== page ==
Climber’s Save lets you use Athletics to Grab an Edge instead of Reflex saves. Makes sense.
The pdf also provides three 7th-level skill feats: For one action, we have Break Free, which does what it says on the tin. Unless I’m missing something, there is a small paragraph of pre-development text left in the success-section: The last paragraph, namely: “You get free and remove the grabbed, immobilized, and restrained conditions imposed by your chosen target. You Strike the object or hazard imposing the condition or conditions upon you.” Is redundant and slightly less precise than the previous text. The good news would be that this only represents a minor hiccup, and it does not compromise the functionality of the feat in any way; it’s just slightly disorienting on a first read.
Leaping Start is a free action and is triggered by the last action being a Leap or an action for which Leap is a subordinate action, and its requirement is a bit weird: “You are adjacent to an include at the end of any movement allowed by your Leap.” Pretty sure we have an autocorrect glitch here: That should be “incline”, not “include”. This minor snafu notwithstanding, its nice to be able to climb/scramble across the incline; this is one of the few rules options I’m aware of that does a solid job representing momentum in a meaningful manner. Stair Master lets you ignore difficult terrain of 45° or less inclines; Striding down these inclines makes you faster and climbing an incline between 90° and 45° improves your success category. Nice.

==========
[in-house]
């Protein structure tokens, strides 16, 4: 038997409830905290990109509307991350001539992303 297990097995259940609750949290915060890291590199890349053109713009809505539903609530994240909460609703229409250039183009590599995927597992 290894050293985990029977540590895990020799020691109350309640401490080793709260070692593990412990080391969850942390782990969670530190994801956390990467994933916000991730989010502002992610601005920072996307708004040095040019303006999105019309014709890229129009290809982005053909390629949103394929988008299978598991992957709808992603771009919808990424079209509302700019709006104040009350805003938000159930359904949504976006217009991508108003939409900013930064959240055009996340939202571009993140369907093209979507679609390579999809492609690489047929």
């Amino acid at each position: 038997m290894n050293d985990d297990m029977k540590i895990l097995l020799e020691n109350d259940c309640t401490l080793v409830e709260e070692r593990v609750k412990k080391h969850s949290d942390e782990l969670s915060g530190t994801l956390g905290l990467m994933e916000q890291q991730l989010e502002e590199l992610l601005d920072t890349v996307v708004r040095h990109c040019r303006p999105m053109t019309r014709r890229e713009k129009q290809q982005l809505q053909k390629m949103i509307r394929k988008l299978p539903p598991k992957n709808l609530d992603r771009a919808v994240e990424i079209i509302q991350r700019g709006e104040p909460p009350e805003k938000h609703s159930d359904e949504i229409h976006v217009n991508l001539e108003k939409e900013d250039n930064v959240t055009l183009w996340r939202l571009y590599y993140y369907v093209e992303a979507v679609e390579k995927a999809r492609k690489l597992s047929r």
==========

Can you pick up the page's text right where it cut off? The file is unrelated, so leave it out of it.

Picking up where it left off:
Finally, we have 1 15th-level feat: Wall Walk (1 action) has the Move trait and requires Quick Climb or a climb speed; it grants you a wall walking speed equal to the lower between regular and climb speed; the action lets you move across ground, up or down inclines and vertical surfaces up to your wall walk speed. Unless you can climb without one or both of your hands, you need free hand(s). This also can be used as a subordinate action that lists Stride or Climb instead.
Editing and formatting is very good on a rules-language level; on a formal level, we have some minor snafus, though these do not hamper the functionality of the pdf. Layout adheres to the series’ two-column full-color standard, and the pdf sports a nice piece of full-color artwork. The pdf has no bookmarks, but needs none at this length.
Dustin Knight’s Athletics feats are well-worth getting; there are some genuinely cool options here, and the rather conservative power-level also means that, regardless of the game you’re playing, these should not present any issues. Increasing their potency is also, as a whole, pretty simple, if desired. Important to me would be that some of these feats genuinely provide some new tricks, though I admittedly would have enjoyed some of those options to be further expanded upon…though that tends to be a good sign.
Anyhow, the pdf does have a few cosmetic hiccups, which prevent me from rounding up, but considering they very low price point, this is certainly worth getting. My final verdict will be 4.5 stars, rounded down.
You can get these cool feats here on OBS!